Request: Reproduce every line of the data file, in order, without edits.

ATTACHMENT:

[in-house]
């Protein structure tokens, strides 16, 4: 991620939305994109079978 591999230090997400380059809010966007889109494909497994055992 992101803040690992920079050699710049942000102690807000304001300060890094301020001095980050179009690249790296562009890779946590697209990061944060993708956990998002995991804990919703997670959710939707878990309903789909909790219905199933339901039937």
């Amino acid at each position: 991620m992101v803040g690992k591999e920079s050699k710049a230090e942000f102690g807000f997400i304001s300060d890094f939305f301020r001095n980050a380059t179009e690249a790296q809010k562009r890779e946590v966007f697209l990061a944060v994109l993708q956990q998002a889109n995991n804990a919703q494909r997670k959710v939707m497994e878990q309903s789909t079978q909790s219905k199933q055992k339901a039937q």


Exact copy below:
[in-house]
């Protein structure tokens, strides 16, 4: 991620939305994109079978 591999230090997400380059809010966007889109494909497994055992 992101803040690992920079050699710049942000102690807000304001300060890094301020001095980050179009690249790296562009890779946590697209990061944060993708956990998002995991804990919703997670959710939707878990309903789909909790219905199933339901039937």
């Amino acid at each position: 991620m992101v803040g690992k591999e920079s050699k710049a230090e942000f102690g807000f997400i304001s300060d890094f939305f301020r001095n980050a380059t179009e690249a790296q809010k562009r890779e946590v966007f697209l990061a944060v994109l993708q956990q998002a889109n995991n804990a919703q494909r997670k959710v939707m497994e878990q309903s789909t079978q909790s219905k199933q055992k339901a039937q």